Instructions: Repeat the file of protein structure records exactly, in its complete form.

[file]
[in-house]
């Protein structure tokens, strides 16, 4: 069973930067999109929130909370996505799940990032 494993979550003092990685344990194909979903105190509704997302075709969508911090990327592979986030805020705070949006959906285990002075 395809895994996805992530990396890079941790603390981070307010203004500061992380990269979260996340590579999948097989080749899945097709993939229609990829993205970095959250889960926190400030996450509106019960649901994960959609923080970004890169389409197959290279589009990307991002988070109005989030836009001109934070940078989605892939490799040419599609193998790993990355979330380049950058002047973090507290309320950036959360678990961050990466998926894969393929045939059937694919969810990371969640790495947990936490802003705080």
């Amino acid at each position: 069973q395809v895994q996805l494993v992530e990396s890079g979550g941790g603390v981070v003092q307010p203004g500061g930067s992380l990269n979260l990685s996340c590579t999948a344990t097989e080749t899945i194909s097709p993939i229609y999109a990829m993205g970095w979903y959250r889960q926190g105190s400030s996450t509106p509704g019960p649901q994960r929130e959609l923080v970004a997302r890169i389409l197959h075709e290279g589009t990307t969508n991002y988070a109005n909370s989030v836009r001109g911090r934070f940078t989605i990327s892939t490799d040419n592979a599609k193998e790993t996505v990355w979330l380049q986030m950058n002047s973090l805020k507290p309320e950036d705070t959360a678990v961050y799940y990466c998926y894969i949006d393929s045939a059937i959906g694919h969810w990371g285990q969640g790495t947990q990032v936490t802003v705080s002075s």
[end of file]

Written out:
[in-house]
């Protein structure tokens, strides 16, 4: 069973930067999109929130909370996505799940990032 494993979550003092990685344990194909979903105190509704997302075709969508911090990327592979986030805020705070949006959906285990002075 395809895994996805992530990396890079941790603390981070307010203004500061992380990269979260996340590579999948097989080749899945097709993939229609990829993205970095959250889960926190400030996450509106019960649901994960959609923080970004890169389409197959290279589009990307991002988070109005989030836009001109934070940078989605892939490799040419599609193998790993990355979330380049950058002047973090507290309320950036959360678990961050990466998926894969393929045939059937694919969810990371969640790495947990936490802003705080």
């Amino acid at each position: 069973q395809v895994q996805l494993v992530e990396s890079g979550g941790g603390v981070v003092q307010p203004g500061g930067s992380l990269n979260l990685s996340c590579t999948a344990t097989e080749t899945i194909s097709p993939i229609y999109a990829m993205g970095w979903y959250r889960q926190g105190s400030s996450t509106p509704g019960p649901q994960r929130e959609l923080v970004a997302r890169i389409l197959h075709e290279g589009t990307t969508n991002y988070a109005n909370s989030v836009r001109g911090r934070f940078t989605i990327s892939t490799d040419n592979a599609k193998e790993t996505v990355w979330l380049q986030m950058n002047s973090l805020k507290p309320e950036d705070t959360a678990v961050y799940y990466c998926y894969i949006d393929s045939a059937i959906g694919h969810w990371g285990q969640g790495t947990q990032v936490t802003v705080s002075s």